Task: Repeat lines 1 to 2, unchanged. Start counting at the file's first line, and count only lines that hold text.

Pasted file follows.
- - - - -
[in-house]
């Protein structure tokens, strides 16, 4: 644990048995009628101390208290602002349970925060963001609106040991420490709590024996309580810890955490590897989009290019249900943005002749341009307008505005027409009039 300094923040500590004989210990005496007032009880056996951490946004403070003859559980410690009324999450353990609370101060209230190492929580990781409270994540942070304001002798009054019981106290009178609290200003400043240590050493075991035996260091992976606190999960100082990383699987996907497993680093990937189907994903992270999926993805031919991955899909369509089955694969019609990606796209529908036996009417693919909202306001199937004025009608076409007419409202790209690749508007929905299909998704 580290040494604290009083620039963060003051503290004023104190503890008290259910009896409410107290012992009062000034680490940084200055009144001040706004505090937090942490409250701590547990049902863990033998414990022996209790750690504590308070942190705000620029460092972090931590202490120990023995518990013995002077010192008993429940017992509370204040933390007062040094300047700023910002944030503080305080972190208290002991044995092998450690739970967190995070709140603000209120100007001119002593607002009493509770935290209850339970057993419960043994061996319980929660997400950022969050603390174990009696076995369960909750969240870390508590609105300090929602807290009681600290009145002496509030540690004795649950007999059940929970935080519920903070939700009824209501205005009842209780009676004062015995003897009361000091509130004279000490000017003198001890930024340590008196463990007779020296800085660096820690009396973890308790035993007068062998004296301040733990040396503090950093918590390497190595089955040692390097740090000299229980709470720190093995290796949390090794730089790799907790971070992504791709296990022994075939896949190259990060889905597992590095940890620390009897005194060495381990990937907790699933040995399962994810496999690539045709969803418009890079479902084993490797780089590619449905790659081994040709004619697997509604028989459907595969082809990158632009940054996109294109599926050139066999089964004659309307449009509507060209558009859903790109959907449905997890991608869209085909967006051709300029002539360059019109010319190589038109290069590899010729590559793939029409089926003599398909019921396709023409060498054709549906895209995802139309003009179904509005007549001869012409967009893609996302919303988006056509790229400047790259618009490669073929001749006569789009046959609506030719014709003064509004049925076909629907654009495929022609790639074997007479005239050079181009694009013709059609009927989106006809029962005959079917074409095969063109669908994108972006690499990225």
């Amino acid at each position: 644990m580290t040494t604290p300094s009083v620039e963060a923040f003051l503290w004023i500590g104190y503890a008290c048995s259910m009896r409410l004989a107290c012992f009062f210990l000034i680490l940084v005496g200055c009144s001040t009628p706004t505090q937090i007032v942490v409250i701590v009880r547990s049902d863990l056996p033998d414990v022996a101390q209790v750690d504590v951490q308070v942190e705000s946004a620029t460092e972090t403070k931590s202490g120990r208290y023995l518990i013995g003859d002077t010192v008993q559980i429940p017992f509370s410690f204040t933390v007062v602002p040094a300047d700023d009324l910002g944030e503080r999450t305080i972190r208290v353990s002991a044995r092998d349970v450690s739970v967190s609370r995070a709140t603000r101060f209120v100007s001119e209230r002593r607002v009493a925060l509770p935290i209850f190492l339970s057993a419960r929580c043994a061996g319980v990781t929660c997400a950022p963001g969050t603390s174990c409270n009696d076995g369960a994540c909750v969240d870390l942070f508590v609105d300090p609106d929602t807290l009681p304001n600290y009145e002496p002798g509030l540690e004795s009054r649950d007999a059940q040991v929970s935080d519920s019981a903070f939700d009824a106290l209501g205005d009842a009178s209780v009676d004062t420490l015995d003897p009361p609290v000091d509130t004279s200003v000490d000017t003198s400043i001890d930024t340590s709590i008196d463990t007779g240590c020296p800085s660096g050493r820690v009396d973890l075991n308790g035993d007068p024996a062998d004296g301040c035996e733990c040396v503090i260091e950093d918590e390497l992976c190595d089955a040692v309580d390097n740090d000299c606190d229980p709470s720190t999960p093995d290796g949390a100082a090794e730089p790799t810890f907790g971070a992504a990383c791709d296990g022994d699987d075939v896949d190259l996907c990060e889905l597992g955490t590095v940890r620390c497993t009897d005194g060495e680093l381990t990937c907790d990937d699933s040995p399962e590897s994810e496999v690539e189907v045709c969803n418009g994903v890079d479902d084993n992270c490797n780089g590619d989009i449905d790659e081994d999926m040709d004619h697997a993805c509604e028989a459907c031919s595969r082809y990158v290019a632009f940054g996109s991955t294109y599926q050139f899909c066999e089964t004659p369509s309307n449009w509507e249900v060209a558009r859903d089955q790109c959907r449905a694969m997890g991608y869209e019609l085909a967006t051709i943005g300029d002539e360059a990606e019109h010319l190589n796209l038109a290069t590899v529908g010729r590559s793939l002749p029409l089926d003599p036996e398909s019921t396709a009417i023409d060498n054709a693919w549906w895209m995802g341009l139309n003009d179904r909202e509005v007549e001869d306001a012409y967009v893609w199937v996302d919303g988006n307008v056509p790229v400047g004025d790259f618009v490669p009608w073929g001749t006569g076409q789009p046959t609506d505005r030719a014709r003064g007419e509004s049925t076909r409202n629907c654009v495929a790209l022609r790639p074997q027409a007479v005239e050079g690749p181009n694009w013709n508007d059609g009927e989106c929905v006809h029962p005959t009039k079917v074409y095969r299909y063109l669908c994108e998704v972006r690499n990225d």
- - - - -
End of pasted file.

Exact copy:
[in-house]
């Protein structure tokens, strides 16, 4: 644990048995009628101390208290602002349970925060963001609106040991420490709590024996309580810890955490590897989009290019249900943005002749341009307008505005027409009039 300094923040500590004989210990005496007032009880056996951490946004403070003859559980410690009324999450353990609370101060209230190492929580990781409270994540942070304001002798009054019981106290009178609290200003400043240590050493075991035996260091992976606190999960100082990383699987996907497993680093990937189907994903992270999926993805031919991955899909369509089955694969019609990606796209529908036996009417693919909202306001199937004025009608076409007419409202790209690749508007929905299909998704 580290040494604290009083620039963060003051503290004023104190503890008290259910009896409410107290012992009062000034680490940084200055009144001040706004505090937090942490409250701590547990049902863990033998414990022996209790750690504590308070942190705000620029460092972090931590202490120990023995518990013995002077010192008993429940017992509370204040933390007062040094300047700023910002944030503080305080972190208290002991044995092998450690739970967190995070709140603000209120100007001119002593607002009493509770935290209850339970057993419960043994061996319980929660997400950022969050603390174990009696076995369960909750969240870390508590609105300090929602807290009681600290009145002496509030540690004795649950007999059940929970935080519920903070939700009824209501205005009842209780009676004062015995003897009361000091509130004279000490000017003198001890930024340590008196463990007779020296800085660096820690009396973890308790035993007068062998004296301040733990040396503090950093918590390497190595089955040692390097740090000299229980709470720190093995290796949390090794730089790799907790971070992504791709296990022994075939896949190259990060889905597992590095940890620390009897005194060495381990990937907790699933040995399962994810496999690539045709969803418009890079479902084993490797780089590619449905790659081994040709004619697997509604028989459907595969082809990158632009940054996109294109599926050139066999089964004659309307449009509507060209558009859903790109959907449905997890991608869209085909967006051709300029002539360059019109010319190589038109290069590899010729590559793939029409089926003599398909019921396709023409060498054709549906895209995802139309003009179904509005007549001869012409967009893609996302919303988006056509790229400047790259618009490669073929001749006569789009046959609506030719014709003064509004049925076909629907654009495929022609790639074997007479005239050079181009694009013709059609009927989106006809029962005959079917074409095969063109669908994108972006690499990225």